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THE BIG(GER) PICTURE: BUYING A HOME THEATER

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At its simplest, a Home Theater system is a DVD/Blu-Ray player connected to a TV and at its most sophisticated execution - it’s the closest possible replica to the multiplex cinematic experience. What you’re aiming for will be determined by the space in your house and the number of zeroes in your bank balance. You could have a home theater built around the TV in your bedroom or have a dedicated acoustically perfected room that houses a state of the art HT to fulfill every movie fantasy you’ve ever had.

To Project or not

That’s the first question you really need to answer. The answer is actually pretty simple. If you have a dedicated room for movie watching and have the space (about 18 feet or more in length), only then consider a projector. For all other situations – the only way to go is the biggest flat panel TV you can afford and can fit on a wall.

More inputs, More fulfilling

The higher the amount of HDMI or component-video inputs on your TV, the he better it is for your HT. With so many components to set up – a HD DTH box, a Blu Ray or DVD Player, a Gaming console and a Media Streaming device becoming an essential part of your viewing entertainment essentials, go with minimum 4 output HDMI rule. If you run out of HDMI ports on your TV then you’ll have to use a HDMI switcher (a big pain) or a AV receiver that has more HDMI ports.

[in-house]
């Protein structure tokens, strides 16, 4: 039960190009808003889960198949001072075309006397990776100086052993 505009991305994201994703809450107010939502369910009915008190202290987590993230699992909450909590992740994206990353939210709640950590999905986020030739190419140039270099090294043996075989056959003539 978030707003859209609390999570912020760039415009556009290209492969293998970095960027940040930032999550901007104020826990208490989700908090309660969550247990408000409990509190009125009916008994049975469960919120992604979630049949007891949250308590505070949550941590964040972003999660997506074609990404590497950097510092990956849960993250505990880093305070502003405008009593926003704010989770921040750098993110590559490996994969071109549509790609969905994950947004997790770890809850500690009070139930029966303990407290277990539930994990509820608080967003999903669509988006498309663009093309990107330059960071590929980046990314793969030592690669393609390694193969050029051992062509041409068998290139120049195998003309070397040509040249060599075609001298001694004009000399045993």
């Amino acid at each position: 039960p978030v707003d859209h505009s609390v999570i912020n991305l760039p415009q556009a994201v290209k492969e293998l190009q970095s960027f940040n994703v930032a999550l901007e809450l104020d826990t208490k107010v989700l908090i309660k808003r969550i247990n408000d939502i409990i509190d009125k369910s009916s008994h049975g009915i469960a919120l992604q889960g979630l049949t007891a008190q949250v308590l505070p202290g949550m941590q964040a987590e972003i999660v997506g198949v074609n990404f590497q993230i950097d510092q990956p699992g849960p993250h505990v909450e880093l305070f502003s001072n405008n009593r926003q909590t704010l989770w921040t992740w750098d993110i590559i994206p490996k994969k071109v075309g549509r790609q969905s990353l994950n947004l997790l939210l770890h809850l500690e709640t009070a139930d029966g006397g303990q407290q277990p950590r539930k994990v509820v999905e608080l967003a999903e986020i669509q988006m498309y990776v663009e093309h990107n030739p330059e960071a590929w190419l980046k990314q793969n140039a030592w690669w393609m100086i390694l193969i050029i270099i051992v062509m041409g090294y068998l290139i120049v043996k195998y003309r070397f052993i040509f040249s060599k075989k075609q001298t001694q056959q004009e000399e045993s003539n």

The core of your HT

While the big picture is what most of us concentrate on – eventually its the sound that will determine the true HT experience. So, put in as much effort on getting that right. And the first part is the last mile – the speakers.

Don’t go for cheap speaker options, if you can't afford the full surround-sound setup, then start with the center, left, and right speakers. The other additions like subwoofer or satellite surround speakers can be added at a later stage for a full surround-sound effect.

Do your own comparisons: Audio systems are supposed to sound good in the store, make sure you take your own CDs and DVDs with you - to hear what they sound like with various speakers. In the end what matters is how music and movies that you are familiar with sounds like on the equipment you’re trying out.

Home Theater in a box

The quality of HT 'speakers in box' has improved a lot. While its still better to try and put together a system from different components – you can still get brilliant sound from companies that provide you the whole package in a box.

Cable conundrum

While it will remain a never ending debate on whether it is necessary to purchase very high priced cables for your home theater system, make sure you draw a fine line between price and performance, as thin, cheaply constructed cables may offset all the investment in heavy duty equipment. A heavy duty cable can provide better shielding from interference, and will stand up to any physical abuse that occurs along the way. But you don’t need to fall for things like nitrogen flushed and robotic twisted – those are all marketing terms. As a rule, spend 5% of your budget on cabling

Barring none

And finally if your room size is less than 300 sqft then choose a highly quality sound bar instead, as a 5.1 speaker set up does not justify as value for money proposition. Its more like an expensive elephant in the room.